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Common Ways Infections Spread

4 min read

By Emily Lockhart

Germs—be they viral infections, bacterial microbes, or super bugs waiting to take you out for an entire week—are invisible and brutal in their penetration of our lives.

However, in a world rife with germs just waiting to attack, many of us pass them back and forth unbeknownst via very common daily habits, like these…

Airplane Travel

Travellers beware, one of the biggest threats of airport travel are the germs onboard.  There’s a reason why many eager travellers find themselves returning home with influenza, stomach flu, diarrhea, and intestinal ailments shortly following a vacation. Norovirus is one contagious, bacterial disease that lurks on planes and moves freely between flight attendants, food trays, beverage cups, restrooms, stow away compartments, and passengers. To avoid infection, avoid hand to hand contact, wash your hands or use hand sanitizer frequently onboard, and also use a straw to drink your beverages.

Shutterstock/Jaromir Chalabala

Your Bathroom

Germs love moist, humid environments, and after you shower, germs can live on the surface of your tub and even in the folds of your plastic shower curtain for quite some time. And that beige film that forms around your tub? That’s actually harmful bacteria living off excess hair and skin cells left behind from your last shower. So do yourself a solid and opt for a fabric shower curtain that you can remove and wash on hot to kill bacteria.


Before you opt for the elevator at your office building or condo instead of taking the stairs, consider the many germs awaiting you in that packed, claustrophobic lift.  What’s worse is that when occupied with a single or pair of fellow travelers, germs are easily spread via sneezing, coughing, rubbing the eyes, and even breathing.  You can also easily catch a flu or virus through hand to mouth contact by pressing your floor button.

Dining Out

I know the bathrooms at restaurants advise the staff to “please wash hands before returning to work.” However, one of the most common germ transfer sites is hand to food contact.  Those who prepare your food, garnish your food, or serve your food can easily contaminate what you’re about to chow down on for that special birthday dinner or team building work lunch.


Smart Phone Use

Cell phones are a hot zone for viral infections. In fact studies confirm these germy, communication devices are bug-ridden from mouthpiece to keypad. So basically, every time you make a call or punch in a quick text message, you’re transferring germs from your hands to your phone to your mouth and back again, which is why it might be difficult to shake that winter flu. Going forward, try sanitizing your smart phone using damp (not wet) disinfecting wipes every few days.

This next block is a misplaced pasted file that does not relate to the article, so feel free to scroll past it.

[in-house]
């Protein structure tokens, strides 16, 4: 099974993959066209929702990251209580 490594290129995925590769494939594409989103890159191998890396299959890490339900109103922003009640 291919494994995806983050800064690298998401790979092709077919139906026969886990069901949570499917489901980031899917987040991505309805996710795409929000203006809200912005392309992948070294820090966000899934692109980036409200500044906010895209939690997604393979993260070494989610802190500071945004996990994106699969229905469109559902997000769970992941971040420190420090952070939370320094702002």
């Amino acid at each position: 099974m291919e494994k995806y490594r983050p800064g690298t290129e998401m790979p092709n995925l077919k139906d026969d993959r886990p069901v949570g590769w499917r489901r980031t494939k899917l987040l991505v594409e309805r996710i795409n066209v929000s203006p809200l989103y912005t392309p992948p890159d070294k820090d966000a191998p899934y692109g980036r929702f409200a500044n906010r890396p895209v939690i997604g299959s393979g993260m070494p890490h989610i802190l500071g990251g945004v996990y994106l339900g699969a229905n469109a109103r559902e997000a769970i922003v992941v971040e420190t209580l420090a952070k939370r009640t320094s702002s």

Contact with Children

Kids are cute, but they are also germ factories. As babies, your little one’s diaper is a hotbed of bacteria that can easily pass from baby’s bottom to hands of changing and cleaning parent. The same goes for kids coming to and from daycares and schools, kids don’t have the same caution when they sneeze or cough open mouthed or into their hands and immediately transfer it with an innocent kiss, hug, or high five to mom or dad. That’s why adults need to be diligent with hand washing before eating and any hand to mouth contact.

Home Food Preparation

How you prepare a meal at home can open the Pandora ’s Box of germs. Consider the preparation of raw foods, particularly chicken, eggs, or other raw meats. The temperature you store and thaw them at can easily cause bacteria microbes (i.e., e Coli or Listeria) to grow and transfer to your hands, preparation utensils, cutting boards, and counter tops—leaving your final meal dangerously contaminated.

Pet Contact

You wrestle with your beloved pooch and snuggle your favorite feline on the couch and even in bed. You might even let Fido deliver a big, wet lick to your face (even across your mouth) when you return home from work. We all love our pets, but washing your hands after walks, pats, dinner duty, and do-do disposal will help you keep pet germs at bay.

Emily Lockhart


Emily Lockhart is a weight loss expert who specializes in healthy living. She is dedicated to providing health-conscious individuals with the information they need to make great lifestyle choices that will make them look and feel better. In her spare time, Emily teaches Pilates at a local studio and enjoys activities like hiking, rowing and biking.

Your Health